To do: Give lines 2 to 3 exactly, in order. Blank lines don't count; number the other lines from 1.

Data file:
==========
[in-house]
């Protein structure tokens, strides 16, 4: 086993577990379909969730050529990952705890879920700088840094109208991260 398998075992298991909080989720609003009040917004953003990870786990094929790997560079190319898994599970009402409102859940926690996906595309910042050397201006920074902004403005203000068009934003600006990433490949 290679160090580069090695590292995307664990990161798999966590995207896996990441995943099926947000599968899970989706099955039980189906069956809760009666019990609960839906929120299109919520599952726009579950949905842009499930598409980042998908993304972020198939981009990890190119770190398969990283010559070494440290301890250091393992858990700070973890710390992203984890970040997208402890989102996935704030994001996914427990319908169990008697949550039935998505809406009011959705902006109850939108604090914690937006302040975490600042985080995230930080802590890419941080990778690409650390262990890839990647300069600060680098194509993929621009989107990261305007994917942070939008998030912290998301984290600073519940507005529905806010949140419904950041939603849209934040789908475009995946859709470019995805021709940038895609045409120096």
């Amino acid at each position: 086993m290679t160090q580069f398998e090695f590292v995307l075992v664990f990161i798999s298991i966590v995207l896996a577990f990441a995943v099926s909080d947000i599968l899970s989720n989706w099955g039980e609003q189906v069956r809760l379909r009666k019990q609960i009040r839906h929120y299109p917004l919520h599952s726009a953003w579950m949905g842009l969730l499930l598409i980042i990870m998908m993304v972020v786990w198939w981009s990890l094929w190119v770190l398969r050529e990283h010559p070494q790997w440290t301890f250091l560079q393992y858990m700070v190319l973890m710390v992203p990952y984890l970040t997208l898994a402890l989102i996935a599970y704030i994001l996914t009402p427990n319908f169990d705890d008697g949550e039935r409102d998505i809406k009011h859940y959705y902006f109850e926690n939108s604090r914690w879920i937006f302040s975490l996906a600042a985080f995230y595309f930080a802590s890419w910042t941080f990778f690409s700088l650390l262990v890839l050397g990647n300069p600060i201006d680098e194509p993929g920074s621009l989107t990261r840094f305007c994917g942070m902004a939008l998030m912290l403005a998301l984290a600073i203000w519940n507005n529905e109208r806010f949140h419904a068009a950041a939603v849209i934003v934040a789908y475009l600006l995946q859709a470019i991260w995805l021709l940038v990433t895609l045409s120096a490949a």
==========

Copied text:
């Protein structure tokens, strides 16, 4: 086993577990379909969730050529990952705890879920700088840094109208991260 398998075992298991909080989720609003009040917004953003990870786990094929790997560079190319898994599970009402409102859940926690996906595309910042050397201006920074902004403005203000068009934003600006990433490949 290679160090580069090695590292995307664990990161798999966590995207896996990441995943099926947000599968899970989706099955039980189906069956809760009666019990609960839906929120299109919520599952726009579950949905842009499930598409980042998908993304972020198939981009990890190119770190398969990283010559070494440290301890250091393992858990700070973890710390992203984890970040997208402890989102996935704030994001996914427990319908169990008697949550039935998505809406009011959705902006109850939108604090914690937006302040975490600042985080995230930080802590890419941080990778690409650390262990890839990647300069600060680098194509993929621009989107990261305007994917942070939008998030912290998301984290600073519940507005529905806010949140419904950041939603849209934040789908475009995946859709470019995805021709940038895609045409120096």
């Amino acid at each position: 086993m290679t160090q580069f398998e090695f590292v995307l075992v664990f990161i798999s298991i966590v995207l896996a577990f990441a995943v099926s909080d947000i599968l899970s989720n989706w099955g039980e609003q189906v069956r809760l379909r009666k019990q609960i009040r839906h929120y299109p917004l919520h599952s726009a953003w579950m949905g842009l969730l499930l598409i980042i990870m998908m993304v972020v786990w198939w981009s990890l094929w190119v770190l398969r050529e990283h010559p070494q790997w440290t301890f250091l560079q393992y858990m700070v190319l973890m710390v992203p990952y984890l970040t997208l898994a402890l989102i996935a599970y704030i994001l996914t009402p427990n319908f169990d705890d008697g949550e039935r409102d998505i809406k009011h859940y959705y902006f109850e926690n939108s604090r914690w879920i937006f302040s975490l996906a600042a985080f995230y595309f930080a802590s890419w910042t941080f990778f690409s700088l650390l262990v890839l050397g990647n300069p600060i201006d680098e194509p993929g920074s621009l989107t990261r840094f305007c994917g942070m902004a939008l998030m912290l403005a998301l984290a600073i203000w519940n507005n529905e109208r806010f949140h419904a068009a950041a939603v849209i934003v934040a789908y475009l600006l995946q859709a470019i991260w995805l021709l940038v990433t895609l045409s120096a490949a």